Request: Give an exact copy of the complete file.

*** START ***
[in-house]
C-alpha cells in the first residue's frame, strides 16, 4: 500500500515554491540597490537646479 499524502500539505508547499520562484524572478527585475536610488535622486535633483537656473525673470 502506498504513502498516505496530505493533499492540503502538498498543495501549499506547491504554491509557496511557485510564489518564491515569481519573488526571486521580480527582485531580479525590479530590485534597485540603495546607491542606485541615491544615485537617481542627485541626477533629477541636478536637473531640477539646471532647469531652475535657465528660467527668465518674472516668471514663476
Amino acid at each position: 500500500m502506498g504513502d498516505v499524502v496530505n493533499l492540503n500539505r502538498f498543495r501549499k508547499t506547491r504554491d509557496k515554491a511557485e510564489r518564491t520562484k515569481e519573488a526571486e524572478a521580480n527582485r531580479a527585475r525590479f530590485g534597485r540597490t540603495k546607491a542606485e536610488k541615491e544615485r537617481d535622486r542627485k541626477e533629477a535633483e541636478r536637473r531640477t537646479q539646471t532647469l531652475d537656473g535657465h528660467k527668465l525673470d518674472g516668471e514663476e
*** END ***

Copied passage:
[in-house]
C-alpha cells in the first residue's frame, strides 16, 4: 500500500515554491540597490537646479 499524502500539505508547499520562484524572478527585475536610488535622486535633483537656473525673470 502506498504513502498516505496530505493533499492540503502538498498543495501549499506547491504554491509557496511557485510564489518564491515569481519573488526571486521580480527582485531580479525590479530590485534597485540603495546607491542606485541615491544615485537617481542627485541626477533629477541636478536637473531640477539646471532647469531652475535657465528660467527668465518674472516668471514663476
Amino acid at each position: 500500500m502506498g504513502d498516505v499524502v496530505n493533499l492540503n500539505r502538498f498543495r501549499k508547499t506547491r504554491d509557496k515554491a511557485e510564489r518564491t520562484k515569481e519573488a526571486e524572478a521580480n527582485r531580479a527585475r525590479f530590485g534597485r540597490t540603495k546607491a542606485e536610488k541615491e544615485r537617481d535622486r542627485k541626477e533629477a535633483e541636478r536637473r531640477t537646479q539646471t532647469l531652475d537656473g535657465h528660467k527668465l525673470d518674472g516668471e514663476e